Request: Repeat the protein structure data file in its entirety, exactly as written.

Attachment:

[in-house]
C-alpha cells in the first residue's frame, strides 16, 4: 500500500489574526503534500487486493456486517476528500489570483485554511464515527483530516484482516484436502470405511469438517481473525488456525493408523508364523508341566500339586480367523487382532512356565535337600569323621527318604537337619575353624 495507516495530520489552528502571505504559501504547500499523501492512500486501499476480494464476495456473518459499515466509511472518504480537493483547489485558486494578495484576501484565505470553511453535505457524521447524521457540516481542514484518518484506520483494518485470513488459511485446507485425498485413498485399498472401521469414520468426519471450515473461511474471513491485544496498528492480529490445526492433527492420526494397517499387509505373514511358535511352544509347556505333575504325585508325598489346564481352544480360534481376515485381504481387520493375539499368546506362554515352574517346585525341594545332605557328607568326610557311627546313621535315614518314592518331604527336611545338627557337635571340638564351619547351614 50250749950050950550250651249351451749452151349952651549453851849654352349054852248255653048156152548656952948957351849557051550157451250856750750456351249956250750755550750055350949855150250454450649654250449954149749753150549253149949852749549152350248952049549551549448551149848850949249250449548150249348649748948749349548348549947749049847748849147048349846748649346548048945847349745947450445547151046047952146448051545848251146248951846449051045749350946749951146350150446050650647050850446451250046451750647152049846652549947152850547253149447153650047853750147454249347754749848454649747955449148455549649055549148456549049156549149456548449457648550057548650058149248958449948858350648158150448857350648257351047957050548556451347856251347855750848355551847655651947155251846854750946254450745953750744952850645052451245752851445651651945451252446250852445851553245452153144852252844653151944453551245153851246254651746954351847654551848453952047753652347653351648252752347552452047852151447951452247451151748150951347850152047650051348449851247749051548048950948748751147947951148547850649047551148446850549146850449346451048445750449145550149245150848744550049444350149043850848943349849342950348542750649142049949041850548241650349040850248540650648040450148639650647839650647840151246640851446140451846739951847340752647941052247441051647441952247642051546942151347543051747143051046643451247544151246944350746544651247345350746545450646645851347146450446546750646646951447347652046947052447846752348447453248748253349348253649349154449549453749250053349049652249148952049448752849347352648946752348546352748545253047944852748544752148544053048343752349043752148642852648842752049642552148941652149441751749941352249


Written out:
[in-house]
C-alpha cells in the first residue's frame, strides 16, 4: 500500500489574526503534500487486493456486517476528500489570483485554511464515527483530516484482516484436502470405511469438517481473525488456525493408523508364523508341566500339586480367523487382532512356565535337600569323621527318604537337619575353624 495507516495530520489552528502571505504559501504547500499523501492512500486501499476480494464476495456473518459499515466509511472518504480537493483547489485558486494578495484576501484565505470553511453535505457524521447524521457540516481542514484518518484506520483494518485470513488459511485446507485425498485413498485399498472401521469414520468426519471450515473461511474471513491485544496498528492480529490445526492433527492420526494397517499387509505373514511358535511352544509347556505333575504325585508325598489346564481352544480360534481376515485381504481387520493375539499368546506362554515352574517346585525341594545332605557328607568326610557311627546313621535315614518314592518331604527336611545338627557337635571340638564351619547351614 50250749950050950550250651249351451749452151349952651549453851849654352349054852248255653048156152548656952948957351849557051550157451250856750750456351249956250750755550750055350949855150250454450649654250449954149749753150549253149949852749549152350248952049549551549448551149848850949249250449548150249348649748948749349548348549947749049847748849147048349846748649346548048945847349745947450445547151046047952146448051545848251146248951846449051045749350946749951146350150446050650647050850446451250046451750647152049846652549947152850547253149447153650047853750147454249347754749848454649747955449148455549649055549148456549049156549149456548449457648550057548650058149248958449948858350648158150448857350648257351047957050548556451347856251347855750848355551847655651947155251846854750946254450745953750744952850645052451245752851445651651945451252446250852445851553245452153144852252844653151944453551245153851246254651746954351847654551848453952047753652347653351648252752347552452047852151447951452247451151748150951347850152047650051348449851247749051548048950948748751147947951148547850649047551148446850549146850449346451048445750449145550149245150848744550049444350149043850848943349849342950348542750649142049949041850548241650349040850248540650648040450148639650647839650647840151246640851446140451846739951847340752647941052247441051647441952247642051546942151347543051747143051046643451247544151246944350746544651247345350746545450646645851347146450446546750646646951447347652046947052447846752348447453248748253349348253649349154449549453749250053349049652249148952049448752849347352648946752348546352748545253047944852748544752148544053048343752349043752148642852648842752049642552148941652149441751749941352249